Don’t walk into Professor Scott W. Palmer’s “History of Video Games” class expecting to learn more about the development of Nintendo or fun facts about popular game franchises. Instead, prepare for what Dr. Palmer calls an “edutainment adventure” that’s both serious and fun. (So much so that those words are the official tagline for the course: “Serious. Fun.”) Students experience a complex exploration of the technological, cultural, and various other forces that have shaped—and been shaped by—electronic amusements, from the 1950s to the present day.
“Studying the history of video games should be taken seriously because you touch on so many facets of the liberal and fine arts.”
“We use a very popular thing—video games—to explore larger issues in the history of not just America, but global societies and cultures,” he says. “At the same time, we uncover the interaction between technological developments and the ways in which games are played, the content that goes into those games, and how you have a symbiotic relationship between technological development in gaming and broader culture.”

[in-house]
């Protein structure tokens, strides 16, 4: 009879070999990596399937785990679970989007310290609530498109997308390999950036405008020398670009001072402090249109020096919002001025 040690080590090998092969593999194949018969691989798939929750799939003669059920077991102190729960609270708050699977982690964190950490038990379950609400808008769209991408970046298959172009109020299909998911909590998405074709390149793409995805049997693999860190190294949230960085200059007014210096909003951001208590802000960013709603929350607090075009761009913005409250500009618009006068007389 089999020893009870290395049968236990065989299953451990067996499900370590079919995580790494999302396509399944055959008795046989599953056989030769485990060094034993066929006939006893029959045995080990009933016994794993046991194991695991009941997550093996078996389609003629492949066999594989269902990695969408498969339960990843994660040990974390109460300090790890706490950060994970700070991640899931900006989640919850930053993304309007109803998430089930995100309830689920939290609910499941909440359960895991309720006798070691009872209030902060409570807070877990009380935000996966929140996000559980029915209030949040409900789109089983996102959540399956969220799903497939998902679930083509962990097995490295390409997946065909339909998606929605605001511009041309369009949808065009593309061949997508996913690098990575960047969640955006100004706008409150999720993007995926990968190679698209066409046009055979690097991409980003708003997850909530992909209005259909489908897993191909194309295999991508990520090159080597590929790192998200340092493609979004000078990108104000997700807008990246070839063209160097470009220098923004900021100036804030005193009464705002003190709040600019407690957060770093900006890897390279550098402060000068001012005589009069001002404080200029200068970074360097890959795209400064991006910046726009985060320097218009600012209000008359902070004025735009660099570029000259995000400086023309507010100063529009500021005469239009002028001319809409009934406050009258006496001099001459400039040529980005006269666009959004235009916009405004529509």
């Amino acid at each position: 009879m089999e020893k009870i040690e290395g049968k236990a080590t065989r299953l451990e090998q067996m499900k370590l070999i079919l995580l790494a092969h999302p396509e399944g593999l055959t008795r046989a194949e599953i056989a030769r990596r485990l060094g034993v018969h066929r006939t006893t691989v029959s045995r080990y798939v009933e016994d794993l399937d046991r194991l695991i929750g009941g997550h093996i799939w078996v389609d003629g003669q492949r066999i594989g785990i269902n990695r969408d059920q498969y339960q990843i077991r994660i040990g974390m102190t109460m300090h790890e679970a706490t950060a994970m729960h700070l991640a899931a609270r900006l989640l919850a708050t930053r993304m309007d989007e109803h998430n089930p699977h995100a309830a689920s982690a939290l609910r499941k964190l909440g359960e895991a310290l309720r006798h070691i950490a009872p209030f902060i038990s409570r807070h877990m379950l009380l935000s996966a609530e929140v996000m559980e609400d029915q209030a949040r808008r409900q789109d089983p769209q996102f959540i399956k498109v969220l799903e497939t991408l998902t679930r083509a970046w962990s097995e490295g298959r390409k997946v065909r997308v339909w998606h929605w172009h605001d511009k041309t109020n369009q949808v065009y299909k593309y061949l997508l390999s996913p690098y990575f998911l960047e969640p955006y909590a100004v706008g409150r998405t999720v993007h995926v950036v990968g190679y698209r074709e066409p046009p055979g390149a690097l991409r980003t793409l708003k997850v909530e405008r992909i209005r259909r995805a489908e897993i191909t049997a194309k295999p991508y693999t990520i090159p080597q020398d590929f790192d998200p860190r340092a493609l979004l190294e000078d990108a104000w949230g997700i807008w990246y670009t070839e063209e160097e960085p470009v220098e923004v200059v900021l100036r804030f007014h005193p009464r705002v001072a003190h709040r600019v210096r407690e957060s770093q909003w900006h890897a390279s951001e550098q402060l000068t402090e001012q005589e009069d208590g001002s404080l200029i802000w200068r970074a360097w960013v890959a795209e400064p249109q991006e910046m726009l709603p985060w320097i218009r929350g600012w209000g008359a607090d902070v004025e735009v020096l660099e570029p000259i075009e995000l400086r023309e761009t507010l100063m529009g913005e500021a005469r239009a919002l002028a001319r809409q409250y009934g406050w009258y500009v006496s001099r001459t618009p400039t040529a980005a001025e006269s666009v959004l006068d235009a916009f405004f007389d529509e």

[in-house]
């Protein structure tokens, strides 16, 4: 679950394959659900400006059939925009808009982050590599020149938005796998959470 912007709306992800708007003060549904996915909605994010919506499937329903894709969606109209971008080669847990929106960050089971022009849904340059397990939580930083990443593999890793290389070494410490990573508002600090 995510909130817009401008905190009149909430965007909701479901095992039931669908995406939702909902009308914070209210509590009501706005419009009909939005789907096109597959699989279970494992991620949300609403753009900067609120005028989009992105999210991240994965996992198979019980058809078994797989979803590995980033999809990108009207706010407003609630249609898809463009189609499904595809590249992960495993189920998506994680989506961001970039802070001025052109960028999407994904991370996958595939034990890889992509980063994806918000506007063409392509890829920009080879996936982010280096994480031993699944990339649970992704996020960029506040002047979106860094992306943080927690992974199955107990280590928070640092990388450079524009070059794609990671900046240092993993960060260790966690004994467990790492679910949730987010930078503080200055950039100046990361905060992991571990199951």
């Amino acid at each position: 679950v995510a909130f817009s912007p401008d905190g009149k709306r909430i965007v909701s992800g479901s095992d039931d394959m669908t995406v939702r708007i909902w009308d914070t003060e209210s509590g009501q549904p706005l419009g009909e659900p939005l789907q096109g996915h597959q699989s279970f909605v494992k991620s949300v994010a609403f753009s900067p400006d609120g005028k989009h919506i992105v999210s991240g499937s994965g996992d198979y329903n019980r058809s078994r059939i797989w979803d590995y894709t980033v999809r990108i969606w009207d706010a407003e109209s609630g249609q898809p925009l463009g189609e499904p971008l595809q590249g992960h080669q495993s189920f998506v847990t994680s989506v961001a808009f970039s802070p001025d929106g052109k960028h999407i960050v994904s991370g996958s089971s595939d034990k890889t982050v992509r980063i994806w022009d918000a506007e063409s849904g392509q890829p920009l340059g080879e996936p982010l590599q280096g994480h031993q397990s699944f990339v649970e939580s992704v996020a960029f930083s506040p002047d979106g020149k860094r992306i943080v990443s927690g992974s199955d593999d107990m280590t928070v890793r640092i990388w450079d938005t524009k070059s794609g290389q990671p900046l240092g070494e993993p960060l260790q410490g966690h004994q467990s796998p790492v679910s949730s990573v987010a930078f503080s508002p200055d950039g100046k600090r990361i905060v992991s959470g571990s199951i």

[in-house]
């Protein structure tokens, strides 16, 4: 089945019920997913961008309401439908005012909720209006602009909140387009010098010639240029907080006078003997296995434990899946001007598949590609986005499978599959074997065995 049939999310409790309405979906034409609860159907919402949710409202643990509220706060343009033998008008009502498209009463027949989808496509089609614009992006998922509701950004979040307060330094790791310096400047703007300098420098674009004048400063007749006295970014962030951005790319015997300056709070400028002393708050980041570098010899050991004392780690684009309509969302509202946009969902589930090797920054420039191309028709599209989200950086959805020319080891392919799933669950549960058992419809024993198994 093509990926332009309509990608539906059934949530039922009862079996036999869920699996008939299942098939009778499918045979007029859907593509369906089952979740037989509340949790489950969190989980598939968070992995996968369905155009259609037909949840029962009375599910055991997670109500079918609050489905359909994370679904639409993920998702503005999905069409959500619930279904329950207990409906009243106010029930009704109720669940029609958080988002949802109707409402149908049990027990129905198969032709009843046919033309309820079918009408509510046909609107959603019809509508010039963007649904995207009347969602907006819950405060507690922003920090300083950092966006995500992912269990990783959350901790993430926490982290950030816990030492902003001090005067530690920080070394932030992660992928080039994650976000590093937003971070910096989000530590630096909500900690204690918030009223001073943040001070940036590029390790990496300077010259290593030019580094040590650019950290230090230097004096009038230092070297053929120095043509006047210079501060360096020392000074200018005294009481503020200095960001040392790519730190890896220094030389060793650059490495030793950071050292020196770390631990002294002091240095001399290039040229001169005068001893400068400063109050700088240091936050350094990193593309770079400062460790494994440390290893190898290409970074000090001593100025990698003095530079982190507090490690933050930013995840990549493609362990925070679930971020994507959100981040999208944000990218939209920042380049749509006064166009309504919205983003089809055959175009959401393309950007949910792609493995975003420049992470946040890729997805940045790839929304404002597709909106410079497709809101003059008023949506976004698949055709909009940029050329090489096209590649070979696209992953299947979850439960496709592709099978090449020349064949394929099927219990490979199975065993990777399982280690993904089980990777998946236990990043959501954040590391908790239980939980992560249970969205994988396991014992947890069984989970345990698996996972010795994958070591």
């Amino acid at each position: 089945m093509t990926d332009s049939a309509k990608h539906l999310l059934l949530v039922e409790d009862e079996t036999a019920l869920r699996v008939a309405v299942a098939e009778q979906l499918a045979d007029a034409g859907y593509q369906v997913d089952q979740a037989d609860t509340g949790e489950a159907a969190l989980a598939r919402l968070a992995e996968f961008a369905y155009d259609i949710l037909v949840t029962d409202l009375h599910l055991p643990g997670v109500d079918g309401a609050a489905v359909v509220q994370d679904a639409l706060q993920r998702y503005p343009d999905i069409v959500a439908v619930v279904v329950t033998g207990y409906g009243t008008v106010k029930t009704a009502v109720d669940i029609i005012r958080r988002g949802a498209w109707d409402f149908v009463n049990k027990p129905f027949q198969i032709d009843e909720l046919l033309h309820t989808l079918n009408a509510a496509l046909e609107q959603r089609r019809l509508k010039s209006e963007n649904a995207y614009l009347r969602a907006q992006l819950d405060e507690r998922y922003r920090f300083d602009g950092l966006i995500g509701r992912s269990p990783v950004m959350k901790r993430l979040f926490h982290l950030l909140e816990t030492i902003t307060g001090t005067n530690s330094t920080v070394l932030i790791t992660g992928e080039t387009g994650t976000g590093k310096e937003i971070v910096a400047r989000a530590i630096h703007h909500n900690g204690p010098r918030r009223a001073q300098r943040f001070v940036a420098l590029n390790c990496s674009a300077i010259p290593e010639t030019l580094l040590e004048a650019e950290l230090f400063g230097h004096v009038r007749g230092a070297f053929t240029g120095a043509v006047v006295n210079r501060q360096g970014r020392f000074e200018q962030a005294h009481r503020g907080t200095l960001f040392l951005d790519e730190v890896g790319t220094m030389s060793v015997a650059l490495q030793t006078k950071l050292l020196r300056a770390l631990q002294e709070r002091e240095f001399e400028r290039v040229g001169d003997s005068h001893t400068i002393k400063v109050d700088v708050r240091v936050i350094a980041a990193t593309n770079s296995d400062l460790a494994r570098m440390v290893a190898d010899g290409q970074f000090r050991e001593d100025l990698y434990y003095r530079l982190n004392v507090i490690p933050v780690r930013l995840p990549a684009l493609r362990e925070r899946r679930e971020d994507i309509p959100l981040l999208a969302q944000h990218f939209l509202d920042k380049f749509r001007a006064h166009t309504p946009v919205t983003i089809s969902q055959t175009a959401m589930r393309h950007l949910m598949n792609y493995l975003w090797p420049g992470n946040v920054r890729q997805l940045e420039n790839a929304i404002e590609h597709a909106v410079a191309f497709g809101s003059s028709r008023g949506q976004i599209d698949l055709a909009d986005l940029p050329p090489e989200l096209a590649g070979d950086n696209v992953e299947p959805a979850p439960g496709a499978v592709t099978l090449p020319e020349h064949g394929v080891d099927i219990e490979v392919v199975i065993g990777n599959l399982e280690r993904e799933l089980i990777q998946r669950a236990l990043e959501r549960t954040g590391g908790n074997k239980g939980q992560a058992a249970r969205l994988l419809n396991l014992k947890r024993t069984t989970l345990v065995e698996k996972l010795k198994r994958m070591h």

Over the course of the semester, students explore a range of topics, including the origins and evolution of gaming technologies, the interaction of video games and popular culture, gaming aesthetics, the politics and economics of games and gaming, gamer culture, and much more.
“Studying the history of video games should be taken seriously because you touch on many facets of the liberal and fine arts—history, philosophy, political science, art and design, art history, architecture—it’s all part of it,” he says. “The class ultimately encourages students to think seriously about things they otherwise wouldn’t think about at all. But I believe if you’re going to take anything seriously, you should have fun while doing it.”